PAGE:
Indian forwards fail to seize chances

AS the means to preparing the team for the tough pre-Olympic qualifier at Madrid early next month, the significance of the three-Test Naval Tata hockey series for India against the Olympic champion, the Netherlands, at Hyderabad needs no reiteration.

S. THYAGARAJAN

A beaming Holland captain, Jeroen Delmee, holding the Naval Tata Memorial Trophy. Others from right are: K. Jyothikumaran, Secretary General, IHF, K. P. S. Gill, President, IHF, Ms Simone Tata, Chairperson and Director Tata Industries. -- Pic. K. GAJENDRAN-

AS the means to preparing the team for the tough pre-Olympic qualifier at Madrid early next month, the significance of the three-Test Naval Tata hockey series for India against the Olympic champion, the Netherlands, at Hyderabad needs no reiteration. True, India lost the series 0-2, capitulating in the second and third after going dutch 1-1 in the first Test, but the contests facilitated in identifying the deficient areas as also the strengths that must be enhanced.

That India went down by the narrowest of margins is some consolation although a proper evaluation would focus on the failure of the frontline to seize a handful of chances created by the mid-field in all the three Tests. It was the consistency, craft and charm of the mid-field that were the highpoints of the series, generating hope and confidence. The combination of Vikram Pillay, Bimal Lakra, Viren Resquinha and Ignace Tirkey was the cornerstone of the team, supported, of course, by the efficient and energetic work of the deep defence of Dilip Tirkey and Kanwalpreet Singh. No praise is too high for the role that goal-keeper Devesh Chauhan played in all the three Tests. The way in which he blunted the drag flicks of the dreaded Taeke Taekema in the first Test illustrated Devesh's improvement in athleticism and anticipation.

Vikram Pllay had an outstanding series, almost taking the hero's tag in every contest. Ebullient and energetic, Vikram showed no inhibitions in pushing himself into the thick of the tackles from wherever the Dutch moves showed signs of flowering. His interceptions, be it from the swerving runs of Teun de Nooijer, or the dash and dribble of Ronald Brauwer, or the swift runs of Floris Evers, were eye catching. It was in the fitness of things that Vikram Pillay won the best player of the series award.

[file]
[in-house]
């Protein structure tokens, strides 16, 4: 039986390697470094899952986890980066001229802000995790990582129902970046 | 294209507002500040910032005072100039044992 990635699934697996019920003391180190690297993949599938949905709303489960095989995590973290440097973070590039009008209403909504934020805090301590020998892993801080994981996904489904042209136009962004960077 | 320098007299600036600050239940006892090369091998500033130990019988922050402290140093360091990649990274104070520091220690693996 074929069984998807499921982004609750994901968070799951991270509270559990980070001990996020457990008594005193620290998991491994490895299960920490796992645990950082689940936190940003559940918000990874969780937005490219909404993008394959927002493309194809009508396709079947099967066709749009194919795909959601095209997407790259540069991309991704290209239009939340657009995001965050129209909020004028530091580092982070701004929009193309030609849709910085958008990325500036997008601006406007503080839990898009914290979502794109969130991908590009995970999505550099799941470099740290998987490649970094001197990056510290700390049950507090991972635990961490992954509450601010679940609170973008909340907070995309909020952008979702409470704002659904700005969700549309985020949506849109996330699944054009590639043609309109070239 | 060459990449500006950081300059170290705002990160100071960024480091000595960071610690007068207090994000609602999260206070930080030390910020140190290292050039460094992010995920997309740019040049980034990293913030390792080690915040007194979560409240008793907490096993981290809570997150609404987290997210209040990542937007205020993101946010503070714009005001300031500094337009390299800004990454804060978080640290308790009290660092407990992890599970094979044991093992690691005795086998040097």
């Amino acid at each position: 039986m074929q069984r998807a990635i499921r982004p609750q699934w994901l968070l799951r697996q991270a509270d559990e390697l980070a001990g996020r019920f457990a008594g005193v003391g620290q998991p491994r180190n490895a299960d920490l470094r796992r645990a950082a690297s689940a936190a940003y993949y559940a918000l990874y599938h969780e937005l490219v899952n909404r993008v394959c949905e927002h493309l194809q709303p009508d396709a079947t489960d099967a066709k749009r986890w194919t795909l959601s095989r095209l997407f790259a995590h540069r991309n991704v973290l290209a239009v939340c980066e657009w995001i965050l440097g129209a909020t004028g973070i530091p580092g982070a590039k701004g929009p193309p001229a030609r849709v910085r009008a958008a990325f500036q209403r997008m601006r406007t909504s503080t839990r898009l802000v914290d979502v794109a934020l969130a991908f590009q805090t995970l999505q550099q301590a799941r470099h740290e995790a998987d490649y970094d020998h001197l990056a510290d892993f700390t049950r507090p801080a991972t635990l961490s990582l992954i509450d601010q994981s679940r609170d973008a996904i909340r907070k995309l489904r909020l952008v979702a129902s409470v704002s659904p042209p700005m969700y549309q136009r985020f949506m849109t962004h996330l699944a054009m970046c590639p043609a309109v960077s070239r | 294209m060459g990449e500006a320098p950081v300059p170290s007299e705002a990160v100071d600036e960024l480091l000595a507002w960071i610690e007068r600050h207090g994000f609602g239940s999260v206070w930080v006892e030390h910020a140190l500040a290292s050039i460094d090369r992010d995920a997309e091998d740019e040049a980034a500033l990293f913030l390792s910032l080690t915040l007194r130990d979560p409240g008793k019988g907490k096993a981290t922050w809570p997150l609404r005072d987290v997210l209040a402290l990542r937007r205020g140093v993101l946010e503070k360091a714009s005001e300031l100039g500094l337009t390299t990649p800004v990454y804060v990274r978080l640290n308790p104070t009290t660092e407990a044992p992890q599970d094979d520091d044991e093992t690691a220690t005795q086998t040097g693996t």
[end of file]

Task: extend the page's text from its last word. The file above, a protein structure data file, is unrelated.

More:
Viren Resquinha makes a last minute clearance even as Rob Derrikx menacingly advances in the second Test. -- Pic. K.GAJENDRAN-

The adivasi duo, Ignace Tirkey and Bimal Lakra, played with great assurance. Notwithstanding a painful hit on the back of the neck from a clearance, Ignace was gallant enough to comeback and take his place after medical attention in the first Test. And, what more, in the second game, he was confidence personified in his tackles. As an attacking pivot, Bimal Lakra, impressed with his beautiful forward passes in the final game. It was a pity that the frontline failed to take advantage of the openings Bimal fashioned through the well organised Dutch defence.

After raising some expectations following the draw in the first Test — thanks to a superb running goal by Gagan Ajit Singh for the equaliser — the frontline flopped, lacking in flair, fluency and finesse. Never before did the Indians feel the absence of the effective playmaker, Dhanraj Pillay, or the elan of Deepak Thakur. It was true that Baljit Singh Dhillon contributed a bit in that direction but he was unpredictable inside the circle. A lot was expected from Prabhjot Singh on the wing, but an injury on the forehead on the opening day forced him to skip the second. He was not in the best of form in the final although he managed to slot the only goal for the home team late in the contest. Strangely, Gagan Ajit Singh was too subdued after that first Test goal.